China and Russia Are Building a Nuclear Reactor on the Moon—Together

3d illustration of two crossed flags of china and russia
The Moon Is Going NuclearMo Semsem - Getty Images
  • Nuclear power is the go-to energy source for lunar operations due to Moon’s long nights and distinct lack of wind.

  • Russia’s space agency Roscosmos announced earlier last week that it will likely team up with China to create a lunar nuclear power plant.

  • This effort joins NASA’s own modern nuclear space technology ambitions that date back to at least 2015.

Every major space agency seems to have big plans for the Moon—orbital space stations, scientific base camps, mining operations—and all that activity is going to need a significant source of power. Solar power could be one source, but the Moon’s two-week-long “nights” make that particular option unreliable at best, and wind is obviously not a thing in the Moon’s nearly non-existent atmosphere.

So, nuclear power—which has grown increasingly pint-sized over the decades—seems like an obvious solution, as it can provide tons of power in a little package. And both Russia’s space agency Roscosmos and the Chinese National Space Administration (CNSA) seem to agree. Last week, the Russian state-owned news agency TASS announced that Russia and China are “considering” a collaboration to place a nuclear reactor on the Moon. Roscosmos’s CEO Yury Borisov announced the project during the World Youth Festival in Sirius, Russia.

“Today, we are seriously considering a project to deliver to the Moon and mount a power reactor there jointly with our Chinese partners somewhere between 2033 and 2035,” Borisov said in the TASS report. Borisov also said that they have the technology to make such a reactor fully automated, requiring no continuous human presence at the station.

This reactor is intended to be a piece of Russia and China’s joint operation (along with a handful of other countries) on the International Lunar Research Station (ILRS), which will serve as a scientific base on the lunar surface. Announced back in 2021, the ILRS will likely be established in the 2030s, with precursor missions continuing throughout the 2020s—not unlike NASA’s own Artemis missions.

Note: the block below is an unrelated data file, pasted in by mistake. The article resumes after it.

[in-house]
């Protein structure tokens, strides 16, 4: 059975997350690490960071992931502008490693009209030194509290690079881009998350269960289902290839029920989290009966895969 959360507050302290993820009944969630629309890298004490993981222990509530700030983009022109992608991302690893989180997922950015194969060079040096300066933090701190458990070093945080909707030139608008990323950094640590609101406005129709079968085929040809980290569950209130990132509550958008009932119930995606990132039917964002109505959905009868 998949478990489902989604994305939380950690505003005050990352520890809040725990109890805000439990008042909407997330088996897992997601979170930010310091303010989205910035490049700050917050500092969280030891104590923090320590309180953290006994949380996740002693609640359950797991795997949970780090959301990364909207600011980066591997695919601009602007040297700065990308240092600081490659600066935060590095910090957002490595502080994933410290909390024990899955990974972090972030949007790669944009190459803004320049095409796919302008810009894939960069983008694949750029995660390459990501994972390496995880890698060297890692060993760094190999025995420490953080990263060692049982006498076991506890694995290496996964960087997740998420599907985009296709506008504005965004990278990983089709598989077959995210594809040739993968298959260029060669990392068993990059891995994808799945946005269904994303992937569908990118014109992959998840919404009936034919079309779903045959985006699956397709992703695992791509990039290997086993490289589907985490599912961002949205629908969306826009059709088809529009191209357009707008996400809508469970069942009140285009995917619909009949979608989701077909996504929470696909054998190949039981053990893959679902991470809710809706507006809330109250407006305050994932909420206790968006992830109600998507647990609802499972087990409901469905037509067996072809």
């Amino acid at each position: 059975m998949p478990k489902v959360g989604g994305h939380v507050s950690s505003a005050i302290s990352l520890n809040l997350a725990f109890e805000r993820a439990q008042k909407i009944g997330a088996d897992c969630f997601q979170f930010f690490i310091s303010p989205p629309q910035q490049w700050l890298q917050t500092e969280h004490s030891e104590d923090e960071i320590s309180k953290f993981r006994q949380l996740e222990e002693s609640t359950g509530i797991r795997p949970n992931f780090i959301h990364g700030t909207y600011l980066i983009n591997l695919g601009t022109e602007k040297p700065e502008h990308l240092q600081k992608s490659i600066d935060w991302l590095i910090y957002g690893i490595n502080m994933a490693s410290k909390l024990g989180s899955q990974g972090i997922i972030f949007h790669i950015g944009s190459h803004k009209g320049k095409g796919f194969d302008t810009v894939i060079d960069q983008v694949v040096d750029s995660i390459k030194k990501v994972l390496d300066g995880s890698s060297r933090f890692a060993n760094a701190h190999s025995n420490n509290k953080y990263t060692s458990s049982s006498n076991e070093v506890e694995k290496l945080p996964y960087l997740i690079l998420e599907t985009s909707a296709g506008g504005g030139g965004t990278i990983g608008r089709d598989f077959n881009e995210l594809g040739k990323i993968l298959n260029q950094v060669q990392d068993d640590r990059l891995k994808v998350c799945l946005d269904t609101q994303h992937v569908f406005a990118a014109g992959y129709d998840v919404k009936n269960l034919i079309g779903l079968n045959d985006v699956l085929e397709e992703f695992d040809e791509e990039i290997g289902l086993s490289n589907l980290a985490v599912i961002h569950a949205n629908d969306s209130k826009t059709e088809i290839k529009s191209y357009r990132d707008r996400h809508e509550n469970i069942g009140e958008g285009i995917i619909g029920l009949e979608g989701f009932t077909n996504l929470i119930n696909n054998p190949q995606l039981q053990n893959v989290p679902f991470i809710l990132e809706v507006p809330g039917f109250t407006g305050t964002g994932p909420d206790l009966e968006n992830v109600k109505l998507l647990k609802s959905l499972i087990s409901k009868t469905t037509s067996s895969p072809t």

Of course, Russia and China are not the first to consider nuclear power as the go-to lunar energy source. Back in 1965, NASA flew the first nuclear reactor in space, known as SNAP-10A, and in 2015, the agency kickstarted the Kilopower project in an effort to design nuclear-powered technologies for spacecraft and potentially lunar operations. Three years later, NASA announced that the mission was complete. Now, they’re working on the fission surface power project, which aims to create a system that weighs under 6 metric tons and can deliver 40 kilowatts of power that NASA claims can reliably sustain 33 households for a decade.

In late January of 2024, NASA announced that the first phase of that project was complete, and when Phase 2 begins in 2025, its mission will be to create a final reactor design for testing on the Moon.

“A demonstration of a nuclear power source on the Moon is required to show that it is a safe, clean, reliable option,” Trudy Kortes, the Technology Demonstration Missions program director within NASA’s Space Technology Mission Directorate, said in a press statement. “The lunar night is challenging from a technical perspective, so having a source of power such as this nuclear reactor, which operates independent of the Sun, is an enabling option for long-term exploration and science efforts on the Moon.”

NASA plans to have its own reactor launchpad ready in the early 2030s.

Many have referred to the global rush to the Moon as a new Space Race, and much like the original’s Cold War origins, nuclear power will play a pretty big role.

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